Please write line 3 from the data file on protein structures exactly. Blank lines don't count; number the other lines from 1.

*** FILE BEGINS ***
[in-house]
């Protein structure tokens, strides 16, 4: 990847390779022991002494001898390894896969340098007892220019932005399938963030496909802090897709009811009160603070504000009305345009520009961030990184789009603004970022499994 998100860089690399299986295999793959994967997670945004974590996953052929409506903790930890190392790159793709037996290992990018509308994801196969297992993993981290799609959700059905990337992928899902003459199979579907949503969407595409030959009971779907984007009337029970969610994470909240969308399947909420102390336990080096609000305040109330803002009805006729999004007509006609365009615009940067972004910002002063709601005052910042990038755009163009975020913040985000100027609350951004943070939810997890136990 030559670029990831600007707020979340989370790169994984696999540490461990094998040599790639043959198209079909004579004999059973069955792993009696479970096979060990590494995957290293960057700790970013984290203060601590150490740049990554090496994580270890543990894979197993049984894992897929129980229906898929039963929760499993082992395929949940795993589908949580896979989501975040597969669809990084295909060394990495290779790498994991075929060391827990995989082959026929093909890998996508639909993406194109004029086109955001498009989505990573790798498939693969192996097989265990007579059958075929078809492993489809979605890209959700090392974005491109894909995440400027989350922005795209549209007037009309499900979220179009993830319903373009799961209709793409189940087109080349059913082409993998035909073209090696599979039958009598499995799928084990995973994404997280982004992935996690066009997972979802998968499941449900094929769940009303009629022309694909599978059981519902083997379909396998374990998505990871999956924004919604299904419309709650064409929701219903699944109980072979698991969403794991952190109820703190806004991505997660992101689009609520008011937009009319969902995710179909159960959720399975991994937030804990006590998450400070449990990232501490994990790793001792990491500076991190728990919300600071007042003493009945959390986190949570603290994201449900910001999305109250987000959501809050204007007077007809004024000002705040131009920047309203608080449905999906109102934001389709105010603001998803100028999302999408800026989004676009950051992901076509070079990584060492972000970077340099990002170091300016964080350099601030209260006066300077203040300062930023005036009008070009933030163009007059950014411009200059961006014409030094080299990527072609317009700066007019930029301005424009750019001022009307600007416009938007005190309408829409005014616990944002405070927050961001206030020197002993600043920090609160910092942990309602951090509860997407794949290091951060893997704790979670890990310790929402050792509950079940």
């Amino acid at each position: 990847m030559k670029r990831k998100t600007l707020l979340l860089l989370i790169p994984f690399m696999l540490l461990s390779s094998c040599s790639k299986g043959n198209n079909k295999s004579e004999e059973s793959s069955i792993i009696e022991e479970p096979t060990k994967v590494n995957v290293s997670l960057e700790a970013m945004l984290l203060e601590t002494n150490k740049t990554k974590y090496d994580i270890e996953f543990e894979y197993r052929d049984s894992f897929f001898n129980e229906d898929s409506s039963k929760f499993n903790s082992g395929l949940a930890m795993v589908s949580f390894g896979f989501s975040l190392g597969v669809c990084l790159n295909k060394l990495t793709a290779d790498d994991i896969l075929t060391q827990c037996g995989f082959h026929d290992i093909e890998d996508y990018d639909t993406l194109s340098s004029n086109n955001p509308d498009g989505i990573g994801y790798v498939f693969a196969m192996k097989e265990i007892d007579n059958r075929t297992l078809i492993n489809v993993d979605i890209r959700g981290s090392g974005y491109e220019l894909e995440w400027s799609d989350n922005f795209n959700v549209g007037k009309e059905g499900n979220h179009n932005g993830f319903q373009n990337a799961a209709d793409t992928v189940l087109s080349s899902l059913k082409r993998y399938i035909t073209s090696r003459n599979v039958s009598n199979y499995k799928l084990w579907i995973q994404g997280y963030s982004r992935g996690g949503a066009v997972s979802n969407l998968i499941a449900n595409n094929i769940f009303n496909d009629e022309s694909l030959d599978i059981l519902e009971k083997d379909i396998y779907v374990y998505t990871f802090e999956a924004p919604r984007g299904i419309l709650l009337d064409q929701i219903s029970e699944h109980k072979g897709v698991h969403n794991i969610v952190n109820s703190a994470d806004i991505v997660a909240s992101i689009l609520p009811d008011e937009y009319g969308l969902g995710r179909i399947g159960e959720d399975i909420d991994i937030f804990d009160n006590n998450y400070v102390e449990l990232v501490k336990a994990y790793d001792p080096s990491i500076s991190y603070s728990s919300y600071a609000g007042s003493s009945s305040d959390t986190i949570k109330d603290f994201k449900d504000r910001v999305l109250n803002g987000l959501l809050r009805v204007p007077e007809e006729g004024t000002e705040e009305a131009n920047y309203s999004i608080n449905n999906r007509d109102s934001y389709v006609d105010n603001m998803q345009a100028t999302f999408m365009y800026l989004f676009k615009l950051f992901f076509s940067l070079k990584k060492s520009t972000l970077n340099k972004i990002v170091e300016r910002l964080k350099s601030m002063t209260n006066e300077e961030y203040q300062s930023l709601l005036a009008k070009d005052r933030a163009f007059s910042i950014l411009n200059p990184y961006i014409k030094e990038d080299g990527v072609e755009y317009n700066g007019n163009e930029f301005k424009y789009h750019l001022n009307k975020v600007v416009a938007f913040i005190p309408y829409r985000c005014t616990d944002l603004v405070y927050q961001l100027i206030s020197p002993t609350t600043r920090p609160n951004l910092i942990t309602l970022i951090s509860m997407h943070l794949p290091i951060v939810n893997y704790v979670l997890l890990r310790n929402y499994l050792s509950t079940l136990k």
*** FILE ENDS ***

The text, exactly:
């Amino acid at each position: 990847m030559k670029r990831k998100t600007l707020l979340l860089l989370i790169p994984f690399m696999l540490l461990s390779s094998c040599s790639k299986g043959n198209n079909k295999s004579e004999e059973s793959s069955i792993i009696e022991e479970p096979t060990k994967v590494n995957v290293s997670l960057e700790a970013m945004l984290l203060e601590t002494n150490k740049t990554k974590y090496d994580i270890e996953f543990e894979y197993r052929d049984s894992f897929f001898n129980e229906d898929s409506s039963k929760f499993n903790s082992g395929l949940a930890m795993v589908s949580f390894g896979f989501s975040l190392g597969v669809c990084l790159n295909k060394l990495t793709a290779d790498d994991i896969l075929t060391q827990c037996g995989f082959h026929d290992i093909e890998d996508y990018d639909t993406l194109s340098s004029n086109n955001p509308d498009g989505i990573g994801y790798v498939f693969a196969m192996k097989e265990i007892d007579n059958r075929t297992l078809i492993n489809v993993d979605i890209r959700g981290s090392g974005y491109e220019l894909e995440w400027s799609d989350n922005f795209n959700v549209g007037k009309e059905g499900n979220h179009n932005g993830f319903q373009n990337a799961a209709d793409t992928v189940l087109s080349s899902l059913k082409r993998y399938i035909t073209s090696r003459n599979v039958s009598n199979y499995k799928l084990w579907i995973q994404g997280y963030s982004r992935g996690g949503a066009v997972s979802n969407l998968i499941a449900n595409n094929i769940f009303n496909d009629e022309s694909l030959d599978i059981l519902e009971k083997d379909i396998y779907v374990y998505t990871f802090e999956a924004p919604r984007g299904i419309l709650l009337d064409q929701i219903s029970e699944h109980k072979g897709v698991h969403n794991i969610v952190n109820s703190a994470d806004i991505v997660a909240s992101i689009l609520p009811d008011e937009y009319g969308l969902g995710r179909i399947g159960e959720d399975i909420d991994i937030f804990d009160n006590n998450y400070v102390e449990l990232v501490k336990a994990y790793d001792p080096s990491i500076s991190y603070s728990s919300y600071a609000g007042s003493s009945s305040d959390t986190i949570k109330d603290f994201k449900d504000r910001v999305l109250n803002g987000l959501l809050r009805v204007p007077e007809e006729g004024t000002e705040e009305a131009n920047y309203s999004i608080n449905n999906r007509d109102s934001y389709v006609d105010n603001m998803q345009a100028t999302f999408m365009y800026l989004f676009k615009l950051f992901f076509s940067l070079k990584k060492s520009t972000l970077n340099k972004i990002v170091e300016r910002l964080k350099s601030m002063t209260n006066e300077e961030y203040q300062s930023l709601l005036a009008k070009d005052r933030a163009f007059s910042i950014l411009n200059p990184y961006i014409k030094e990038d080299g990527v072609e755009y317009n700066g007019n163009e930029f301005k424009y789009h750019l001022n009307k975020v600007v416009a938007f913040i005190p309408y829409r985000c005014t616990d944002l603004v405070y927050q961001l100027i206030s020197p002993t609350t600043r920090p609160n951004l910092i942990t309602l970022i951090s509860m997407h943070l794949p290091i951060v939810n893997y704790v979670l997890l890990r310790n929402y499994l050792s509950t079940l136990k």